Having just returned from IDEA World, I better take more than one day off after having tried all that fun stuff and feeling thoroughly beaten up 🙂
But I hear your concern: for some people it becomes a ‘slippery slope’. When we look at health club statistics, once people begin to grop off in attendance, it may only be a small step toward reverting back to a lifestyle that does not include exercise.
A concept of ‘active rest’ may help. Of course the client should listen to her body, but taking a walk or doing something of a restorative nature may well be part of such a rest and recovery period. It keeps the idea of exercise as part of everyday life current.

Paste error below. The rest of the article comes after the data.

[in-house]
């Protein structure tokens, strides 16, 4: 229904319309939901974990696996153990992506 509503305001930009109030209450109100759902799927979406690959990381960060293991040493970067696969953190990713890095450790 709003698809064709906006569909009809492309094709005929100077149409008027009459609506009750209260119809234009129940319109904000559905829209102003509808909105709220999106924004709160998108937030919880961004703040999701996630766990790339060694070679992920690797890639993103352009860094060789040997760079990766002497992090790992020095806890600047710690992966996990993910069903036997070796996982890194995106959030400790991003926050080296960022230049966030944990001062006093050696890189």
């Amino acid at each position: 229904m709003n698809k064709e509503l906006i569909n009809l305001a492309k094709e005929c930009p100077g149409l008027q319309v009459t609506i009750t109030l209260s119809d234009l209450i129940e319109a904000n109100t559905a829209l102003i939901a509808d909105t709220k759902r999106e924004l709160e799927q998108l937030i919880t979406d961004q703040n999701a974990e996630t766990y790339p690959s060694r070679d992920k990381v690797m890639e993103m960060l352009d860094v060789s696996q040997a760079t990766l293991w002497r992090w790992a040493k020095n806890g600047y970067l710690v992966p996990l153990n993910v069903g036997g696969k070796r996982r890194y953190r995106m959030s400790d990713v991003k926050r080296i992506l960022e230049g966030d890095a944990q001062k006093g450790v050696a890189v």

Recovery, phyiologically, describes the biochemical and structural processes that occur following exercise. Of course the extent is directly related to the intensity, type, and duration of the effort. Following glycogen depletion effort, for example, cycling 50 miles to exhaustion, it may take 2-3 days for the targeted muscles to fully repack their glycogen stores, that’s assuming adequate carbohydrate and water intake. Following maximal power effort to temporary muscle fatigue (like with a maximal effort, major muscle, free weight workout, (8-12 RM), it may take at least 2-3 days for the streaming of the contractile protein actin/myosin/tropomyosin/troponin complex in skeletal muscle cells to return to normal structure.
The point is that rest and recovery (including hydration and sensible eating) are a critical part of the conditioning process, for both fitness and performance. Taking “at least” a day off can be the best advice.